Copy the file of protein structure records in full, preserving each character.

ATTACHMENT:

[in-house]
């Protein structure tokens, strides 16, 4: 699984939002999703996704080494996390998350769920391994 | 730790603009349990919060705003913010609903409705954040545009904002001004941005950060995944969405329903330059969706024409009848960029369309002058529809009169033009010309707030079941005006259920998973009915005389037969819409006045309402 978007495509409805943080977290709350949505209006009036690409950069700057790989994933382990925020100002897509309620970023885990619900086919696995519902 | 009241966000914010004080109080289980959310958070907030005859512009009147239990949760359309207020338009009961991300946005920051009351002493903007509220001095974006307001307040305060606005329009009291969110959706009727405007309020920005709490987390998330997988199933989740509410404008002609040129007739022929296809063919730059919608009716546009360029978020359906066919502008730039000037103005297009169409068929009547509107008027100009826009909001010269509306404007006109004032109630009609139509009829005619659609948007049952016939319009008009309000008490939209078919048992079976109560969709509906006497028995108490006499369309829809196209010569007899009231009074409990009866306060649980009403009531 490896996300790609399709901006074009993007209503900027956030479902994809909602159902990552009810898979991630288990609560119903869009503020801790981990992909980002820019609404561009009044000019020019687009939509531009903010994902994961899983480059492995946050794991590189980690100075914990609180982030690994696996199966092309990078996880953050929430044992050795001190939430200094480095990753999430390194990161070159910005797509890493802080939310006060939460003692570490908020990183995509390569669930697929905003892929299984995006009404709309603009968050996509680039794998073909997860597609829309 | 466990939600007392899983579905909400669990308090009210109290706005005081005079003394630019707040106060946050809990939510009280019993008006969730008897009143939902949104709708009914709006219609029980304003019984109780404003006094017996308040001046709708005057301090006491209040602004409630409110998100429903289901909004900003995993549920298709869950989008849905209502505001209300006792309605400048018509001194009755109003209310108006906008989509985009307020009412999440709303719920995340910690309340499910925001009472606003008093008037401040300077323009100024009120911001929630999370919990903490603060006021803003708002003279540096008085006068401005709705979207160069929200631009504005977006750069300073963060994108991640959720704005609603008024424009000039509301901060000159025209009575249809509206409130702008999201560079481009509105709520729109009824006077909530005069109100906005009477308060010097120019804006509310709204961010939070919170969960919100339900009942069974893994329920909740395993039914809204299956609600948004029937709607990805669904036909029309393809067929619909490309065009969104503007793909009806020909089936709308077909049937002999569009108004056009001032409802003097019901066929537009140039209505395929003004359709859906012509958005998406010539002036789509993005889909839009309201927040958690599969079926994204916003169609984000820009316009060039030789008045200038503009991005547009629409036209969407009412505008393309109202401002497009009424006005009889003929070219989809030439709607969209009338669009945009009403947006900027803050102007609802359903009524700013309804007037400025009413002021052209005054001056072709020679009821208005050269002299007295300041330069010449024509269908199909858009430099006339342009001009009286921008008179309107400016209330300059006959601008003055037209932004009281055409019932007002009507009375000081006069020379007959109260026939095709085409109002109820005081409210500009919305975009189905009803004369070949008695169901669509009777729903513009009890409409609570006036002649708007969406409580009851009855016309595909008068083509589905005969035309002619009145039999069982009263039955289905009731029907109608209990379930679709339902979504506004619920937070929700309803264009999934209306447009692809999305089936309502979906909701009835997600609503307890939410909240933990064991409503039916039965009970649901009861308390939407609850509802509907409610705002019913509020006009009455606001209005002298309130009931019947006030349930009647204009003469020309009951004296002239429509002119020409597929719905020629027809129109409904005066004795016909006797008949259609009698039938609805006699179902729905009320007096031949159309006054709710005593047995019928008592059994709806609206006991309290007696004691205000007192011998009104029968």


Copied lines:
[in-house]
């Protein structure tokens, strides 16, 4: 699984939002999703996704080494996390998350769920391994 | 730790603009349990919060705003913010609903409705954040545009904002001004941005950060995944969405329903330059969706024409009848960029369309002058529809009169033009010309707030079941005006259920998973009915005389037969819409006045309402 978007495509409805943080977290709350949505209006009036690409950069700057790989994933382990925020100002897509309620970023885990619900086919696995519902 | 009241966000914010004080109080289980959310958070907030005859512009009147239990949760359309207020338009009961991300946005920051009351002493903007509220001095974006307001307040305060606005329009009291969110959706009727405007309020920005709490987390998330997988199933989740509410404008002609040129007739022929296809063919730059919608009716546009360029978020359906066919502008730039000037103005297009169409068929009547509107008027100009826009909001010269509306404007006109004032109630009609139509009829005619659609948007049952016939319009008009309000008490939209078919048992079976109560969709509906006497028995108490006499369309829809196209010569007899009231009074409990009866306060649980009403009531 490896996300790609399709901006074009993007209503900027956030479902994809909602159902990552009810898979991630288990609560119903869009503020801790981990992909980002820019609404561009009044000019020019687009939509531009903010994902994961899983480059492995946050794991590189980690100075914990609180982030690994696996199966092309990078996880953050929430044992050795001190939430200094480095990753999430390194990161070159910005797509890493802080939310006060939460003692570490908020990183995509390569669930697929905003892929299984995006009404709309603009968050996509680039794998073909997860597609829309 | 466990939600007392899983579905909400669990308090009210109290706005005081005079003394630019707040106060946050809990939510009280019993008006969730008897009143939902949104709708009914709006219609029980304003019984109780404003006094017996308040001046709708005057301090006491209040602004409630409110998100429903289901909004900003995993549920298709869950989008849905209502505001209300006792309605400048018509001194009755109003209310108006906008989509985009307020009412999440709303719920995340910690309340499910925001009472606003008093008037401040300077323009100024009120911001929630999370919990903490603060006021803003708002003279540096008085006068401005709705979207160069929200631009504005977006750069300073963060994108991640959720704005609603008024424009000039509301901060000159025209009575249809509206409130702008999201560079481009509105709520729109009824006077909530005069109100906005009477308060010097120019804006509310709204961010939070919170969960919100339900009942069974893994329920909740395993039914809204299956609600948004029937709607990805669904036909029309393809067929619909490309065009969104503007793909009806020909089936709308077909049937002999569009108004056009001032409802003097019901066929537009140039209505395929003004359709859906012509958005998406010539002036789509993005889909839009309201927040958690599969079926994204916003169609984000820009316009060039030789008045200038503009991005547009629409036209969407009412505008393309109202401002497009009424006005009889003929070219989809030439709607969209009338669009945009009403947006900027803050102007609802359903009524700013309804007037400025009413002021052209005054001056072709020679009821208005050269002299007295300041330069010449024509269908199909858009430099006339342009001009009286921008008179309107400016209330300059006959601008003055037209932004009281055409019932007002009507009375000081006069020379007959109260026939095709085409109002109820005081409210500009919305975009189905009803004369070949008695169901669509009777729903513009009890409409609570006036002649708007969406409580009851009855016309595909008068083509589905005969035309002619009145039999069982009263039955289905009731029907109608209990379930679709339902979504506004619920937070929700309803264009999934209306447009692809999305089936309502979906909701009835997600609503307890939410909240933990064991409503039916039965009970649901009861308390939407609850509802509907409610705002019913509020006009009455606001209005002298309130009931019947006030349930009647204009003469020309009951004296002239429509002119020409597929719905020629027809129109409904005066004795016909006797008949259609009698039938609805006699179902729905009320007096031949159309006054709710005593047995019928008592059994709806609206006991309290007696004691205000007192011998009104029968």